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Sanctions-busting was a game perfected by the apartheid regime, but modern-day corporates are also adept at finding ways to exploit Africa's minerals, writes Khadija Sharife.

Collective-security organisations such as the United Nations depend on sanctions as political tools designed to bring deviant regimes to heel, providing incentive through non-military means a return to international frameworks. Yet the presence of tax havens, whether specialising in corporate or maritime services, consistently undermines national and international rule-of-law.

This was the case with the capitalist apartheid regime in South Africa, who circumvented oil sanctions through the 'socialist' government of Seychelles. The Iranian revolution evidenced the fall of the US-backed Shah, depriving the apartheid regime of secure oil supplies. In order to counter international resistance and bypass the country-specific sanctions, the South African Treasury deposited, for instance, R320-billion from 1978-1994 into the South African Defense Force’s ‘special defense account’, used not infrequently for the ‘control of sanctions and disinvestment’.

Through key persons such as Giovanni M. Ricco, head of the Seychelles Trust Company (STC) - granted the sole right by the government of Seychelles to incorporate offshore entities - the island quickly became one of three crucial oil trans-shipment centers, alongside the US Virgin Islands.

Ricci established another company called GMR (after his initials), which specialised in oil and other strategic commodities, with operating hubs in major tax havens such as Luxembourg, the UK, Switzerland and Panama. One operating location was based in apartheid South Africa and headed by one of the country's leading intelligence agents, Craig Williamson.

Other companies like apartheid South Africa's Anglo-American - at the time, the world's largest producer of gold and diamonds - bypassed sanctions conducting trade and investment and expanding into global markets by locating the company in other tax havens such as the Luxembourg-based Minorco, a $2 billion international holding company controlled in large part by Anglo (39 per cent), De Beers (21 per cent) and the Oppenheimer family.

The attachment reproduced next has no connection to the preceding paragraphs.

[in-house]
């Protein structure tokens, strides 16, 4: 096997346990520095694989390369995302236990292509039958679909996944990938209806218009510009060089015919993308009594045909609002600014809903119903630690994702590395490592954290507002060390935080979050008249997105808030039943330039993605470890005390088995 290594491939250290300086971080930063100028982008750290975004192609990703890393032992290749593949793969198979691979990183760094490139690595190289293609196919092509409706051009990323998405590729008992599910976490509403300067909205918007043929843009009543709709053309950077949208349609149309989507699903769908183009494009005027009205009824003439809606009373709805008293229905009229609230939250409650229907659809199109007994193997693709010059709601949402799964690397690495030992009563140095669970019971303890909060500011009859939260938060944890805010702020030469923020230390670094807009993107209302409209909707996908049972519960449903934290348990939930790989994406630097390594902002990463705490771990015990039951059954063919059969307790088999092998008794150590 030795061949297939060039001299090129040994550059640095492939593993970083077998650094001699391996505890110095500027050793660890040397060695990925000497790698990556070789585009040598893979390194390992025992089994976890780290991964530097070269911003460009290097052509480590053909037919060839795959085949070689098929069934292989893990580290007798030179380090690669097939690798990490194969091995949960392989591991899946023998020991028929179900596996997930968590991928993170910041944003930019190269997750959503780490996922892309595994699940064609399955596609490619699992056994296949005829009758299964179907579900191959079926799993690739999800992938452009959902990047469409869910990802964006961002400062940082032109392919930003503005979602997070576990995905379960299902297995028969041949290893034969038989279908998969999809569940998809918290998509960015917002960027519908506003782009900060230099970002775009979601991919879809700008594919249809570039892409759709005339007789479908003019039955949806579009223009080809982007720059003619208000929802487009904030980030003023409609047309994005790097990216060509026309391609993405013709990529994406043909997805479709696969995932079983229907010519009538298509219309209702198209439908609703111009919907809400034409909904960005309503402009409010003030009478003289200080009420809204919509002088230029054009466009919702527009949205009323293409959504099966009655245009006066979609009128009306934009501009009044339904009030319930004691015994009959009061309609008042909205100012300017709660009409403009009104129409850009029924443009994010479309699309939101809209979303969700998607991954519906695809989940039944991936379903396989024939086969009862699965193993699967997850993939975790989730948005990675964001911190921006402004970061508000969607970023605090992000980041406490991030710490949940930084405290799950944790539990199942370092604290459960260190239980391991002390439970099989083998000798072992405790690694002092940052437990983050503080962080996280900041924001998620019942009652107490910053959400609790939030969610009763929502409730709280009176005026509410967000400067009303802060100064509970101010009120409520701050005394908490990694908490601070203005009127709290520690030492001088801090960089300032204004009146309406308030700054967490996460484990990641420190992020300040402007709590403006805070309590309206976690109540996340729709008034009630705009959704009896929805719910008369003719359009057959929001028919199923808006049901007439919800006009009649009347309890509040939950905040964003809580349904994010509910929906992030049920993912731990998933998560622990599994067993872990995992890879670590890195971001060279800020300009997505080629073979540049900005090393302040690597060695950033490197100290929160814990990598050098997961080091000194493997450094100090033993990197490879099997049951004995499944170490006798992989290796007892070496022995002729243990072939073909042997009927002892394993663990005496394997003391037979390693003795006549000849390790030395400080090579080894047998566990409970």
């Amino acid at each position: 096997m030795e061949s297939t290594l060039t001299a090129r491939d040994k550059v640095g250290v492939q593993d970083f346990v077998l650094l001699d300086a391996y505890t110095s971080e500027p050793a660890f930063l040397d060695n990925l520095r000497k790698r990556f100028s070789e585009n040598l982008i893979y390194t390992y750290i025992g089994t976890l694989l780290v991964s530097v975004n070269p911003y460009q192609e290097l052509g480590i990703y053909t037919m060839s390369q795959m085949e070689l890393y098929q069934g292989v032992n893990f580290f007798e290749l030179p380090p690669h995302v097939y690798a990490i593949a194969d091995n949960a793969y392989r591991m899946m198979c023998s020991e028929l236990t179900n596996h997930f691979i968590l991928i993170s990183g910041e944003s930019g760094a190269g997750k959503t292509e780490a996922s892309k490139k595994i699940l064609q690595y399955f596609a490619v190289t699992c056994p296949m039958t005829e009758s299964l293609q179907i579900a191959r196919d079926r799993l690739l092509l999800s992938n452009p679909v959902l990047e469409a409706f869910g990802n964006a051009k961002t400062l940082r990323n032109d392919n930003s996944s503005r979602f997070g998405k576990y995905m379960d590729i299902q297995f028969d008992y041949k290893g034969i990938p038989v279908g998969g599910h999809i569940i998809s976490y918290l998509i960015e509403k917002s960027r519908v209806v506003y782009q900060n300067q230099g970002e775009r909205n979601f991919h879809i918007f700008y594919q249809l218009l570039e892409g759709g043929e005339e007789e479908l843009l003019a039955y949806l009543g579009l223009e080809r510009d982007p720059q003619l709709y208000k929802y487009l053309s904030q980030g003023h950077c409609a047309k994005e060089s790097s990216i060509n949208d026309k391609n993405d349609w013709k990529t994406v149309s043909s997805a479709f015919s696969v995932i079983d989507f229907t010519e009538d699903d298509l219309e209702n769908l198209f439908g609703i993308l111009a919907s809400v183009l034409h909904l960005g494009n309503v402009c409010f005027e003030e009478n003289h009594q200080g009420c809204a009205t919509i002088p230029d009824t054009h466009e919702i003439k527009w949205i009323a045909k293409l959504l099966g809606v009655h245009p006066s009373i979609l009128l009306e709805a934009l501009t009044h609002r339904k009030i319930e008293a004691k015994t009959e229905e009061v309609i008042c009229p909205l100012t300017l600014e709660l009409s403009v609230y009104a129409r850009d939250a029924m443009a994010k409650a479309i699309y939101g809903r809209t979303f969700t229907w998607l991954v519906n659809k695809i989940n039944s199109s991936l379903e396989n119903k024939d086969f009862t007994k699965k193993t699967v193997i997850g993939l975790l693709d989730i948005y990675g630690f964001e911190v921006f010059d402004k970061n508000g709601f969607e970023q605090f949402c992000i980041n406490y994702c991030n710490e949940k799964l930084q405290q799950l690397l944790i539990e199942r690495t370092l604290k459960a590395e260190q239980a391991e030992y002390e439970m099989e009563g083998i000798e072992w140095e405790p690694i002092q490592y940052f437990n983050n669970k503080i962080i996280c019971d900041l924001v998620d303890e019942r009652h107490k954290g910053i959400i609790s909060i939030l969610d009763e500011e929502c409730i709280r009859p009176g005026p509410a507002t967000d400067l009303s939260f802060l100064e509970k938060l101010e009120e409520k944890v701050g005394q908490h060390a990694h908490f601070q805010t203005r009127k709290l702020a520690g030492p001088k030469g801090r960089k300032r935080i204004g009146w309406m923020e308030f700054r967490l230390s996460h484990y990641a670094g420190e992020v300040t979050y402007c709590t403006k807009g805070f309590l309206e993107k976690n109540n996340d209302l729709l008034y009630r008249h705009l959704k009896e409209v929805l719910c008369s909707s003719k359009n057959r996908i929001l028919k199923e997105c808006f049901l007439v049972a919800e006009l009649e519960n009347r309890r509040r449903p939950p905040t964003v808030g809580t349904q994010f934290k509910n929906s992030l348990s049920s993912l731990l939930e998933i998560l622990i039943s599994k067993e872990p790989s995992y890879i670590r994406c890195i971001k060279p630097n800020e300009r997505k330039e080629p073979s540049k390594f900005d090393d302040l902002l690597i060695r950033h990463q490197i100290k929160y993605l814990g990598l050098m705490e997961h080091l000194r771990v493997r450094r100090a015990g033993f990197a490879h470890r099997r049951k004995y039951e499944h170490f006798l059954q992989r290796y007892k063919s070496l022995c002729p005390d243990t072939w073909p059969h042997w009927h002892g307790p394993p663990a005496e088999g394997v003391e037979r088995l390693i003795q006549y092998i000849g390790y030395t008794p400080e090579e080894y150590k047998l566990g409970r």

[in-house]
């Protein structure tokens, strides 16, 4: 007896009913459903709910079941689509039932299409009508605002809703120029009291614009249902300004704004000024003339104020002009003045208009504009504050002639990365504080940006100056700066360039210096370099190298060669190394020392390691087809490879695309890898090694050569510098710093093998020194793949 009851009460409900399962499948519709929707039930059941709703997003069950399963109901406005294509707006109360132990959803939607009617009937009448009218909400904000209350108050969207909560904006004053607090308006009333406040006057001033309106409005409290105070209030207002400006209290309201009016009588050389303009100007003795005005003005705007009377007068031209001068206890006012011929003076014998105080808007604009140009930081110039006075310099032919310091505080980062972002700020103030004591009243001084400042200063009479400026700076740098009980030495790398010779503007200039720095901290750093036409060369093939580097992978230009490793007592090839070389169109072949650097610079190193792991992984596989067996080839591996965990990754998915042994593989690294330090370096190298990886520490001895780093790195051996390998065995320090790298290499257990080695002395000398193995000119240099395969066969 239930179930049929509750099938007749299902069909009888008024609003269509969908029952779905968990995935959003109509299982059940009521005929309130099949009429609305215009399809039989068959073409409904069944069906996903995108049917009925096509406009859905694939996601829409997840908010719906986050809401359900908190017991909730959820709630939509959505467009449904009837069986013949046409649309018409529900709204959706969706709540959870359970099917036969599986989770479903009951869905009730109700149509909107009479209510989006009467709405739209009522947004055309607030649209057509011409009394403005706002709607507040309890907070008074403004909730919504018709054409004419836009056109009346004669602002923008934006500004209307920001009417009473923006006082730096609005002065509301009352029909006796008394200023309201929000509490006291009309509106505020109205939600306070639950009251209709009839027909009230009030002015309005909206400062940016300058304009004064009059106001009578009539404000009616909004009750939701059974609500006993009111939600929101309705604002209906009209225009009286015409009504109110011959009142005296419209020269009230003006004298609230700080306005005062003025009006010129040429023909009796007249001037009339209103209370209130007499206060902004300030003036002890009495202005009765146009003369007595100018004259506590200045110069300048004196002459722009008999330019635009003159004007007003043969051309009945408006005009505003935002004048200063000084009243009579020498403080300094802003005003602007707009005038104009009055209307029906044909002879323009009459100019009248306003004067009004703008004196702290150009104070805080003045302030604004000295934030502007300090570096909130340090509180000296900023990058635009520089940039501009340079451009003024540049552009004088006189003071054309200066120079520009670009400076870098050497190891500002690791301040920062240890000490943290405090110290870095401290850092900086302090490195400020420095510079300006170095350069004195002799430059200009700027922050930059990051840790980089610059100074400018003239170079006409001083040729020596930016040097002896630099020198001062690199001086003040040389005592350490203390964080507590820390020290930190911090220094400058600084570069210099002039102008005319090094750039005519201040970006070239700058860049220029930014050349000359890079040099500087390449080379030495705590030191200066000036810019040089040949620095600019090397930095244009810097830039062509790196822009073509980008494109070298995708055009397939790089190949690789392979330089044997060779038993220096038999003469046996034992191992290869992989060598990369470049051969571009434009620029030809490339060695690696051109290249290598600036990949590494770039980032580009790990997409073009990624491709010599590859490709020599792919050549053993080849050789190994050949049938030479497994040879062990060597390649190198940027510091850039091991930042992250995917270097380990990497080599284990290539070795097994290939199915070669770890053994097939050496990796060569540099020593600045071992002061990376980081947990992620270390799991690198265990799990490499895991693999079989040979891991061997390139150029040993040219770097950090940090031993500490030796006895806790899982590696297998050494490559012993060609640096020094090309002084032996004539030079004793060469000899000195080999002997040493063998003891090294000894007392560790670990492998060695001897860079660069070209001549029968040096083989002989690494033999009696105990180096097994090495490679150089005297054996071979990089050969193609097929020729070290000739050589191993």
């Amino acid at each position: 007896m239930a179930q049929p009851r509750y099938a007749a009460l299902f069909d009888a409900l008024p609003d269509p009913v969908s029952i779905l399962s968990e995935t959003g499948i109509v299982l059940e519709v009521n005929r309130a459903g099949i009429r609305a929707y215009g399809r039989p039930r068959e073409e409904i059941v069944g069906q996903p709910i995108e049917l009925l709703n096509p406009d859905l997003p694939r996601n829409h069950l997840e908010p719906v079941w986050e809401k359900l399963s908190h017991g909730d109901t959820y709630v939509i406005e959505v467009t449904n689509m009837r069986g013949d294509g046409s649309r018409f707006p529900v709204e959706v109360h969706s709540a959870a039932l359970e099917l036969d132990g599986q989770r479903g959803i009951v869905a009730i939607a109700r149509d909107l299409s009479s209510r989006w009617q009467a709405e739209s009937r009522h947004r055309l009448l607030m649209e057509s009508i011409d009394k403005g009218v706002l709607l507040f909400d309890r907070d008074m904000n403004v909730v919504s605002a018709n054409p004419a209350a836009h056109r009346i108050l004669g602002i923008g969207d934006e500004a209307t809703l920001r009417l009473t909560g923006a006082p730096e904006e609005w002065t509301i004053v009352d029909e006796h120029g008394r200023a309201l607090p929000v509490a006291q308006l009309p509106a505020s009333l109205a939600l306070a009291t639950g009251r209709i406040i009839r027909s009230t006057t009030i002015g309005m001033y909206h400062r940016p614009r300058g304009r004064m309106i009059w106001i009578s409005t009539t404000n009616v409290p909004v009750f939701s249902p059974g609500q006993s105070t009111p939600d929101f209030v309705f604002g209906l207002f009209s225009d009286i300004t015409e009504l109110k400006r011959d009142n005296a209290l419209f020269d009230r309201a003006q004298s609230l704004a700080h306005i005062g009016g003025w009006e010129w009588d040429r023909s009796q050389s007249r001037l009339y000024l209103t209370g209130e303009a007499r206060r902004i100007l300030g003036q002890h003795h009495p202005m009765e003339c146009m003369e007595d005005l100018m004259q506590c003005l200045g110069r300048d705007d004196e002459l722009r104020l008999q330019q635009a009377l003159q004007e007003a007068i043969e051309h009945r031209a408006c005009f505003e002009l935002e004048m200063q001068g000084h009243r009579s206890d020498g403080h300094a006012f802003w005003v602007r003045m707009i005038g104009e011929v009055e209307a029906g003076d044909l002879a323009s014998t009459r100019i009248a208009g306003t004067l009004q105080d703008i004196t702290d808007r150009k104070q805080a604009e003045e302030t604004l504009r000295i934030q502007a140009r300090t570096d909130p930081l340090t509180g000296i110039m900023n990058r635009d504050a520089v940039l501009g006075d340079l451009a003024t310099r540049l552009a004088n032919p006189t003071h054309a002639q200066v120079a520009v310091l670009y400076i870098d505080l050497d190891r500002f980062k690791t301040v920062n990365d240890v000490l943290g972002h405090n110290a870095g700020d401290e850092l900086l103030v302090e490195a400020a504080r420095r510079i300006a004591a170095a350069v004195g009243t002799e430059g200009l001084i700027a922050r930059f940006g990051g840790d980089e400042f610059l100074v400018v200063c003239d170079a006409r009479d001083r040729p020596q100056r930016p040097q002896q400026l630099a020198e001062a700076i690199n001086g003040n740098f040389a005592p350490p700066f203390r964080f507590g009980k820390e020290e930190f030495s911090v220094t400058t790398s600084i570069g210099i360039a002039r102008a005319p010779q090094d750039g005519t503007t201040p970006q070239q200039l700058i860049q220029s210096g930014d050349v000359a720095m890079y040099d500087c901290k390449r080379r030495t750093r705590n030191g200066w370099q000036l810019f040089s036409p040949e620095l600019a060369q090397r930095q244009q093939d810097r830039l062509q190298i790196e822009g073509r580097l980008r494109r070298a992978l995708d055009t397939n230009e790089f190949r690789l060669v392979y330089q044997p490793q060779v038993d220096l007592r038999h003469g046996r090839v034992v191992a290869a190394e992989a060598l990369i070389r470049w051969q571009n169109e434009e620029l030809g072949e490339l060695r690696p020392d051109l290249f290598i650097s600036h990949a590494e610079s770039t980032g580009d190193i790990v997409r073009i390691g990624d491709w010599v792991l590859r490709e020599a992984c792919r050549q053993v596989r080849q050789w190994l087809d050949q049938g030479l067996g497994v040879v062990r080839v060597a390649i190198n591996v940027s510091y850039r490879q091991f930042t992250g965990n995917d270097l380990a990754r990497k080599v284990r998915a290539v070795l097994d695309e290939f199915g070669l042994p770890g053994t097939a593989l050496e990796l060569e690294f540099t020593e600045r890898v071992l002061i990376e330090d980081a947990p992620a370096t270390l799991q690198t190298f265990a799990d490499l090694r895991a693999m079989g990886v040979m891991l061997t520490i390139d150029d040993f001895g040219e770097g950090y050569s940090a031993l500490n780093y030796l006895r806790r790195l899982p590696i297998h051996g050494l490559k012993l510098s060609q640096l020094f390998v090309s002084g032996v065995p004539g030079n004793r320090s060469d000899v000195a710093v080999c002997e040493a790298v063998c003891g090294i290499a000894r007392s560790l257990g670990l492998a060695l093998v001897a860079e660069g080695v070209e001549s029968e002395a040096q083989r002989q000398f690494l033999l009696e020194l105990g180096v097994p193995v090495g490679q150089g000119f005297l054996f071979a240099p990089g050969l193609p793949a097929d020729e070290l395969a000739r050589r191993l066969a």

The company, initially based in Bermuda, would soon become a major investor in developed countries, investing or accumulating over 100 companies from the 1970s onward, including US financial and mining interests, ranging from Wall Street's Salomon Brothers to zinc mines in the Yukon.

By pyramiding holding companies in jurisdictions characterised by secrecy, the corporate beneficiaries of the apartheid regime were able to access resources and labour on the cheap, while easily navigating global sanctions.

Not much has changed when it comes to the use of secrecy jurisdictions as a means of looting African minerals. Until recently, Sierra Leone’s diamond industry was dominated by two firms: SLDC and Koidu Holdings. The latter was wholly owned by two entities based in tax havens, both of which are directly connected to the UK: Guernsey and the British Virgin Islands (BVI) through BSG Resources, recently implicated as a potential funder for Zimbabwe's Marange fields (via Canadile).

BVI offers complete tax exemption to foreign businesses via tax avoidance - a technically legal mechanism, it enables companies to engage in mis-pricing through ‘management’ fees, as well as the probable use of thin capitalisation - internally loaning high interest capital to subsidiaries and thereafter seeking repayment in tax havens. BVI also provides foreign clients with nominee shareholders, concealing the beneficial owner; complete lack of disclosure; and the use of bearer shares enabling clients to determine ownership through physical possession of shares with no paper trail.

As Fidelity Corporate Services stated, bearer shares ‘represent the ultimate way of ensuring the anonymity of offshore company owners’. To better state the obvious, Fidelity articulated why corporations should maintain entities in tax havens: ‘Tax avoidance generally means creating and organising such business structure which would pay minimum possible amount of taxes without breaking the law. All international offshore financial services industry which is functioning on a legal basis is about tax avoidance and not about tax evasion.’

In this instance, ‘minimum’ really means zero. Similarly, Frank Timis's SLDC, operating in Sierra Leone in the midst of the civil war during the 1990s (then under the name of Africa Diamond Holdings) exploited resources through the Bermuda-based company African Minerals Limited.

So while each year the continent is estimated to lose $148-billion in flight, accounting models do not factor in the billions lost to tax avoidance. The result is a type of poverty that is artificially created, artificially sustained and wholly lethal. As Dennis Fletcher, head of apartheid SA's Caltex (part of then-US corporation Texaco, currently Chevron) stated, ‘Although we are effectively prevented from buying oil openly, we still get exactly what we want.’


* This article first appeared in The New Age.
* Khadija Sharife is Southern Africa correspondent for The Africa Report.
* Please send comments to [email protected] or comment online at Pambazuka News.